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TV REVIEWS : 'Shattered Trust': a Fierce Look at Incest

September 27, 1993|RAY LOYND | SPECIAL TO THE TIMES

Just when child molestation stories seemed to have been done to death, "Shattered Trust: The Shari Karney Story" (at 9 tonight on NBC, Channels 4, 36 and 39) brings a fierce perspective to the subject.

It's as if writer Susan Nanus had picked up the pieces of an oft-told tale and reforged them in the white heat of renewed passion on a subject many people have grown weary of.

The result is an absorbing study of a real-life California attorney (the entitled Shari Karney) who pioneered the legal concept of "delayed discovery" in incest cases. That's the concept, adopted by California in 1990, that exempts incest lawsuits from all time constraints.

Adding dimension to surface events is the lawyer-protagonist's traumatic discovery that her own father "incested" her too. (A horrible example of so-called therapy-speak, twisting a noun into a verb, incested is used throughout the movie, making the speaker sound like a trendy fool).

The movie's most searing scene, a genuine, emotional scorcher, occurs when Karney (an earnest and convincing Melissa Gilbert) confronts her father and duplicitous mother (the strongly cast Dick Latessa and Shirley Douglas) and lays their monstrous villainy on the line as they shriek denial. It's director William Corcoran's ultimate flourish.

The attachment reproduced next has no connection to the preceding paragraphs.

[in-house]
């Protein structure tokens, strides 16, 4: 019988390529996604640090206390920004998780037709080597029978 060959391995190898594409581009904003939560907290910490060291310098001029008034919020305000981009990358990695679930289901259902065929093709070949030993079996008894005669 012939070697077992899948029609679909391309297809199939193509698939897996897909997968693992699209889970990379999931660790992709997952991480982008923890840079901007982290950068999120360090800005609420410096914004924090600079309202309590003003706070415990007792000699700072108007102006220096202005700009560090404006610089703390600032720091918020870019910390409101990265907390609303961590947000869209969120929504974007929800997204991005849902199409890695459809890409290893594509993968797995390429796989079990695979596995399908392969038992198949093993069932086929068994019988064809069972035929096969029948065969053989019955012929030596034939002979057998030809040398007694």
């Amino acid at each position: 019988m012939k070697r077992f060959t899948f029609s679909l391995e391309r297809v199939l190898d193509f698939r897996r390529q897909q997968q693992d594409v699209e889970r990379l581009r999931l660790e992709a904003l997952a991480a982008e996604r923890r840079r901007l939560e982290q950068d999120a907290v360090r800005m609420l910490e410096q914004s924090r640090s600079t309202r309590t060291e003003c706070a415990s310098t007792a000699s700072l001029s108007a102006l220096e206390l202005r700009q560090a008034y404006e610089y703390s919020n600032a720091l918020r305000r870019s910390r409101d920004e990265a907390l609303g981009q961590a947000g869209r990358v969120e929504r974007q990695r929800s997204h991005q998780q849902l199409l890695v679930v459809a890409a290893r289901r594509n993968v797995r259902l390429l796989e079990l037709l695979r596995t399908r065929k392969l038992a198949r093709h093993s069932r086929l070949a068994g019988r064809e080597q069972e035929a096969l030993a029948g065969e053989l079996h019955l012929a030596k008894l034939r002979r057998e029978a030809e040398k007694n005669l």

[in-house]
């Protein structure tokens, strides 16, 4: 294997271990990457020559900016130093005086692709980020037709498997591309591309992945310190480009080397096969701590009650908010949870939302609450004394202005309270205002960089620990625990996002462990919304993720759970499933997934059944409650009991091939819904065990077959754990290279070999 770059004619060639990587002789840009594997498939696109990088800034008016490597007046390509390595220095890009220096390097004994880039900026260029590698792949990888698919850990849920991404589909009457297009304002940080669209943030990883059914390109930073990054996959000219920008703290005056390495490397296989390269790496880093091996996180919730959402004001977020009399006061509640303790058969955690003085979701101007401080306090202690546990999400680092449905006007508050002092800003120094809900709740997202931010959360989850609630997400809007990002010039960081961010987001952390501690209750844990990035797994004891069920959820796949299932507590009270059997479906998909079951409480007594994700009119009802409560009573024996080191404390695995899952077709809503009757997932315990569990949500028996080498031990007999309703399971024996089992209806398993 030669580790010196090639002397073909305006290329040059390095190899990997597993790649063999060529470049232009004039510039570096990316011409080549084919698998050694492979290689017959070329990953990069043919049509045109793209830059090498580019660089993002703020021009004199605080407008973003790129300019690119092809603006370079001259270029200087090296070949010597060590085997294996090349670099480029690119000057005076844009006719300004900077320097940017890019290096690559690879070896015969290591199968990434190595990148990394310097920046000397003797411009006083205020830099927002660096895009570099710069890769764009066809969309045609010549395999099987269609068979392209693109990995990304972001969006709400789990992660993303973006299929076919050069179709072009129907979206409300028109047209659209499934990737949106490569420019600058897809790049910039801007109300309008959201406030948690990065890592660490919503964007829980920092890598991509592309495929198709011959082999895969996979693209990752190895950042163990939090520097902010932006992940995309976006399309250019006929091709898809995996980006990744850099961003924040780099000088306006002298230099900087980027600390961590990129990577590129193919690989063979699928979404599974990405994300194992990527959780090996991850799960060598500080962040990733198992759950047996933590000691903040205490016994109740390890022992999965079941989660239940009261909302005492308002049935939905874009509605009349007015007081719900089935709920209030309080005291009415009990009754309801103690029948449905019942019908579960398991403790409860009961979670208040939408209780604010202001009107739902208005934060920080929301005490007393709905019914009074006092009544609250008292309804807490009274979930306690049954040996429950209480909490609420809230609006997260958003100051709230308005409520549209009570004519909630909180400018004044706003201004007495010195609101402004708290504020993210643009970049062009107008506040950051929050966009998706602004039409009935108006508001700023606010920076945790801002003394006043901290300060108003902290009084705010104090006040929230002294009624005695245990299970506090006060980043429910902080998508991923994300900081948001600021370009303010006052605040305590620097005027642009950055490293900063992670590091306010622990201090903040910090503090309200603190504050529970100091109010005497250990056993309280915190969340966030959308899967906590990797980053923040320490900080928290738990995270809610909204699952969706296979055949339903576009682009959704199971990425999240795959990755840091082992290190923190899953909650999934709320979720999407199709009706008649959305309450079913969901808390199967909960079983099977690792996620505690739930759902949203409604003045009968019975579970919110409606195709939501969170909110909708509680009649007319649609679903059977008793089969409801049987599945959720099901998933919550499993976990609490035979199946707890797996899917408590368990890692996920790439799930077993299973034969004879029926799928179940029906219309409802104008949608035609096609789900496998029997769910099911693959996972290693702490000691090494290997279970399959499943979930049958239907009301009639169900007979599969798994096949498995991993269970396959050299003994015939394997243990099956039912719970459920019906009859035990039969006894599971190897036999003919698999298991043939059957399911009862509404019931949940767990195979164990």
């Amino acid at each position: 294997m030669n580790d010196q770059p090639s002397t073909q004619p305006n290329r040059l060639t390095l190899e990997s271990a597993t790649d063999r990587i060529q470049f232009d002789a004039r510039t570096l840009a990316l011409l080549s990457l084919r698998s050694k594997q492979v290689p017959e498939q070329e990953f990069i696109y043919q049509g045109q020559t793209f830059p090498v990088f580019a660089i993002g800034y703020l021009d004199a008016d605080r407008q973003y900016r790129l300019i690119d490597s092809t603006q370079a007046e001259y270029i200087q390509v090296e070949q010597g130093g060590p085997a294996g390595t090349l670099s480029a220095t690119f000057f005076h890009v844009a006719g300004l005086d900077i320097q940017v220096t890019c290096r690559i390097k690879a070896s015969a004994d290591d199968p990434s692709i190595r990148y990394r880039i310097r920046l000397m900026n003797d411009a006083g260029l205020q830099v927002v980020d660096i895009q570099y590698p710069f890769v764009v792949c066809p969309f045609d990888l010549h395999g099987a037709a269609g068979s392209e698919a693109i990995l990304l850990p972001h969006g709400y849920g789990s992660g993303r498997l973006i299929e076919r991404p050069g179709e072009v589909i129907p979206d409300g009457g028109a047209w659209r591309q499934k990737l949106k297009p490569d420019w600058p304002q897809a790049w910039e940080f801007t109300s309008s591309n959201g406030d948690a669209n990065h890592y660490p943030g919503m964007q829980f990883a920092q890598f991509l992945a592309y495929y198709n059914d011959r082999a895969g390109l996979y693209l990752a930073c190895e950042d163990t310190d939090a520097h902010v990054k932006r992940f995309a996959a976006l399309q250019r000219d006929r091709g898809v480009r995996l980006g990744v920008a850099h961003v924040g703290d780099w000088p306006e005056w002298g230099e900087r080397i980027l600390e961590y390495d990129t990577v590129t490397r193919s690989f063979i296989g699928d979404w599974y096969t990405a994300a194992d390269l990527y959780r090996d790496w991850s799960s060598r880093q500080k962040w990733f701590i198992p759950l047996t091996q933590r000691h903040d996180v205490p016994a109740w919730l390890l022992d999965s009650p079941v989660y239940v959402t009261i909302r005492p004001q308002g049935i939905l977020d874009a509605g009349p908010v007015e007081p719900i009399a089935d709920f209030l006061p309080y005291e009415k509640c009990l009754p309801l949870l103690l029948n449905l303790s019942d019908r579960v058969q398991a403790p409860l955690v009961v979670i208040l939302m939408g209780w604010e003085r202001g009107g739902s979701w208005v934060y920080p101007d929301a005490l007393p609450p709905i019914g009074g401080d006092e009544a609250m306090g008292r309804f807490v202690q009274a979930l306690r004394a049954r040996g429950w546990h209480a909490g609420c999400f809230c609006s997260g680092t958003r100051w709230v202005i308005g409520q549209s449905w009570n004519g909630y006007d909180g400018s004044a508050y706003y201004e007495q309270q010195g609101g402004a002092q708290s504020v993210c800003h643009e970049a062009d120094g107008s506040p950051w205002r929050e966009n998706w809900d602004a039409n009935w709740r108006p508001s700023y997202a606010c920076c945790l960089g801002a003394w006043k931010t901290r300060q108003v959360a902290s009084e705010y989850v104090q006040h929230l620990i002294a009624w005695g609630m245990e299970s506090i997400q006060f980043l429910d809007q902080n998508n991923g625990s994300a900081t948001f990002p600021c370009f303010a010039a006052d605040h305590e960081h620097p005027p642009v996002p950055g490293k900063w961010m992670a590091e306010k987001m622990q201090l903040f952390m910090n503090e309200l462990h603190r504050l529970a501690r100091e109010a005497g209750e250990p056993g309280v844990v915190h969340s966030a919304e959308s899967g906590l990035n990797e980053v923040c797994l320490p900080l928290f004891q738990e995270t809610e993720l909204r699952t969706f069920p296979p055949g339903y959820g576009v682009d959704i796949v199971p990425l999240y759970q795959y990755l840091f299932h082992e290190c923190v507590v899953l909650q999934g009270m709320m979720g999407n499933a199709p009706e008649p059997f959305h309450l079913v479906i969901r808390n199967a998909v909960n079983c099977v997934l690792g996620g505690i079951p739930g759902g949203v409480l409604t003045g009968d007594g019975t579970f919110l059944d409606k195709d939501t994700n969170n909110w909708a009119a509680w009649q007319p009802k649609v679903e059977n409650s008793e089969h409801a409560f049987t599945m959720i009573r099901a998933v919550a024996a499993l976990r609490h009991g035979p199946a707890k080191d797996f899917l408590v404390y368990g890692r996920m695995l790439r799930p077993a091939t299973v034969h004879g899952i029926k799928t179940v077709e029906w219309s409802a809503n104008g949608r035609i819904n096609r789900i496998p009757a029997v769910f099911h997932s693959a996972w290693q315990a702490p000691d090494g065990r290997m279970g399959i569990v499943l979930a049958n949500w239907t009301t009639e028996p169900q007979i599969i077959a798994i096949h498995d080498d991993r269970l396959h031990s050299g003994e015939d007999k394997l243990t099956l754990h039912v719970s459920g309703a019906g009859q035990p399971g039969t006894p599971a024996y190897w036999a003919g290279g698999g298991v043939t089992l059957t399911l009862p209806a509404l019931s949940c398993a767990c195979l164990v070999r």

But beware. The production makes no pretense at balanced storytelling. It does a sledgehammer job on fathers, complete with driven, avenging women and skeptical male judges who turn a blind eye to the worst-case scenarios.

But that very one-sidedness is the movie's strength. Carrying its heart on its sleeve, "Shattered Trust" assails the imagination through its burning meteor of a heroine and the dedicated colleagues around her: Ellen Burstyn as a quiet shrink who guides Karny back into her nightmarish childhood and Kate Nelligan as a late-appearing fellow attorney who teams up with Karney to blaze the trail of incest victims' rights.

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